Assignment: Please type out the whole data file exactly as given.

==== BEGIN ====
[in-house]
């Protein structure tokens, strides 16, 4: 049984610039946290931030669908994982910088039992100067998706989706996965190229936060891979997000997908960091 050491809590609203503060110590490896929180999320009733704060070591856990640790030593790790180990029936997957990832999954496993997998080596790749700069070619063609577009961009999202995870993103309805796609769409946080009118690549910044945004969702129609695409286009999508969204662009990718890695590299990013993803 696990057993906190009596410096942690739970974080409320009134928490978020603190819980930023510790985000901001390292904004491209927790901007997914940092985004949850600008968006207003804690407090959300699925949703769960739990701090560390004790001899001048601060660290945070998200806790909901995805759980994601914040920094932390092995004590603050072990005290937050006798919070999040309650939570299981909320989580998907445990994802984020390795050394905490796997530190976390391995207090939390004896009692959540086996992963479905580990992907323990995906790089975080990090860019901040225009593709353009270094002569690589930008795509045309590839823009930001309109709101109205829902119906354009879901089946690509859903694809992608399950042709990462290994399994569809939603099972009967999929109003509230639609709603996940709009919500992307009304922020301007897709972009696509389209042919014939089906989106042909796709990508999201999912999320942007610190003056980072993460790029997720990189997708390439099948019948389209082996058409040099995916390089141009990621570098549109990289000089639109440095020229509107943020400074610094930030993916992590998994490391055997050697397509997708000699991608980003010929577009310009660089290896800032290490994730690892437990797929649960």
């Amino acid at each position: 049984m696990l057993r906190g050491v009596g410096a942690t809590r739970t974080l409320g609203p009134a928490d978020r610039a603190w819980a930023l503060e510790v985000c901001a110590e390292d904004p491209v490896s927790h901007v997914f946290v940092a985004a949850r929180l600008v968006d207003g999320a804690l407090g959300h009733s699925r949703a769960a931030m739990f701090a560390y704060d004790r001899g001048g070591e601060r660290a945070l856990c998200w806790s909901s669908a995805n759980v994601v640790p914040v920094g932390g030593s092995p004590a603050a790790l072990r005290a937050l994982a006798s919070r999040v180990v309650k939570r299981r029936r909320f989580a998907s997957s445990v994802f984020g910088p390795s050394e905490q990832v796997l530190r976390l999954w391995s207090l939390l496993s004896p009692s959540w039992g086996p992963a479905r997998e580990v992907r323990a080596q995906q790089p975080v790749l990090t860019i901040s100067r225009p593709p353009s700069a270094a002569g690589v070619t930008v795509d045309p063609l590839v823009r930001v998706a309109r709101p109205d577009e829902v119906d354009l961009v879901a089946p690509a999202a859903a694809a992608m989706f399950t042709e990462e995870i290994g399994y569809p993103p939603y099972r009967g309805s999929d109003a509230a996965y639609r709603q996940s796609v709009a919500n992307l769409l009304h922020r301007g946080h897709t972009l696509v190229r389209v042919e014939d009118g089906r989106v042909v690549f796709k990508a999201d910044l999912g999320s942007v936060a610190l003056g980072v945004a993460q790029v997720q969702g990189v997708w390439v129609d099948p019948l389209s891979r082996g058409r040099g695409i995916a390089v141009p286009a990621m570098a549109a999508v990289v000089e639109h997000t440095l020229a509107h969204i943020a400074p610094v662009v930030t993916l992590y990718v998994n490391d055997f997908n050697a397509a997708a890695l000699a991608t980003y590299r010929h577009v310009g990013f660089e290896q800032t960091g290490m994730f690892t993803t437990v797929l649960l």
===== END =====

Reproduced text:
[in-house]
């Protein structure tokens, strides 16, 4: 049984610039946290931030669908994982910088039992100067998706989706996965190229936060891979997000997908960091 050491809590609203503060110590490896929180999320009733704060070591856990640790030593790790180990029936997957990832999954496993997998080596790749700069070619063609577009961009999202995870993103309805796609769409946080009118690549910044945004969702129609695409286009999508969204662009990718890695590299990013993803 696990057993906190009596410096942690739970974080409320009134928490978020603190819980930023510790985000901001390292904004491209927790901007997914940092985004949850600008968006207003804690407090959300699925949703769960739990701090560390004790001899001048601060660290945070998200806790909901995805759980994601914040920094932390092995004590603050072990005290937050006798919070999040309650939570299981909320989580998907445990994802984020390795050394905490796997530190976390391995207090939390004896009692959540086996992963479905580990992907323990995906790089975080990090860019901040225009593709353009270094002569690589930008795509045309590839823009930001309109709101109205829902119906354009879901089946690509859903694809992608399950042709990462290994399994569809939603099972009967999929109003509230639609709603996940709009919500992307009304922020301007897709972009696509389209042919014939089906989106042909796709990508999201999912999320942007610190003056980072993460790029997720990189997708390439099948019948389209082996058409040099995916390089141009990621570098549109990289000089639109440095020229509107943020400074610094930030993916992590998994490391055997050697397509997708000699991608980003010929577009310009660089290896800032290490994730690892437990797929649960």
């Amino acid at each position: 049984m696990l057993r906190g050491v009596g410096a942690t809590r739970t974080l409320g609203p009134a928490d978020r610039a603190w819980a930023l503060e510790v985000c901001a110590e390292d904004p491209v490896s927790h901007v997914f946290v940092a985004a949850r929180l600008v968006d207003g999320a804690l407090g959300h009733s699925r949703a769960a931030m739990f701090a560390y704060d004790r001899g001048g070591e601060r660290a945070l856990c998200w806790s909901s669908a995805n759980v994601v640790p914040v920094g932390g030593s092995p004590a603050a790790l072990r005290a937050l994982a006798s919070r999040v180990v309650k939570r299981r029936r909320f989580a998907s997957s445990v994802f984020g910088p390795s050394e905490q990832v796997l530190r976390l999954w391995s207090l939390l496993s004896p009692s959540w039992g086996p992963a479905r997998e580990v992907r323990a080596q995906q790089p975080v790749l990090t860019i901040s100067r225009p593709p353009s700069a270094a002569g690589v070619t930008v795509d045309p063609l590839v823009r930001v998706a309109r709101p109205d577009e829902v119906d354009l961009v879901a089946p690509a999202a859903a694809a992608m989706f399950t042709e990462e995870i290994g399994y569809p993103p939603y099972r009967g309805s999929d109003a509230a996965y639609r709603q996940s796609v709009a919500n992307l769409l009304h922020r301007g946080h897709t972009l696509v190229r389209v042919e014939d009118g089906r989106v042909v690549f796709k990508a999201d910044l999912g999320s942007v936060a610190l003056g980072v945004a993460q790029v997720q969702g990189v997708w390439v129609d099948p019948l389209s891979r082996g058409r040099g695409i995916a390089v141009p286009a990621m570098a549109a999508v990289v000089e639109h997000t440095l020229a509107h969204i943020a400074p610094v662009v930030t993916l992590y990718v998994n490391d055997f997908n050697a397509a997708a890695l000699a991608t980003y590299r010929h577009v310009g990013f660089e290896q800032t960091g290490m994730f690892t993803t437990v797929l649960l």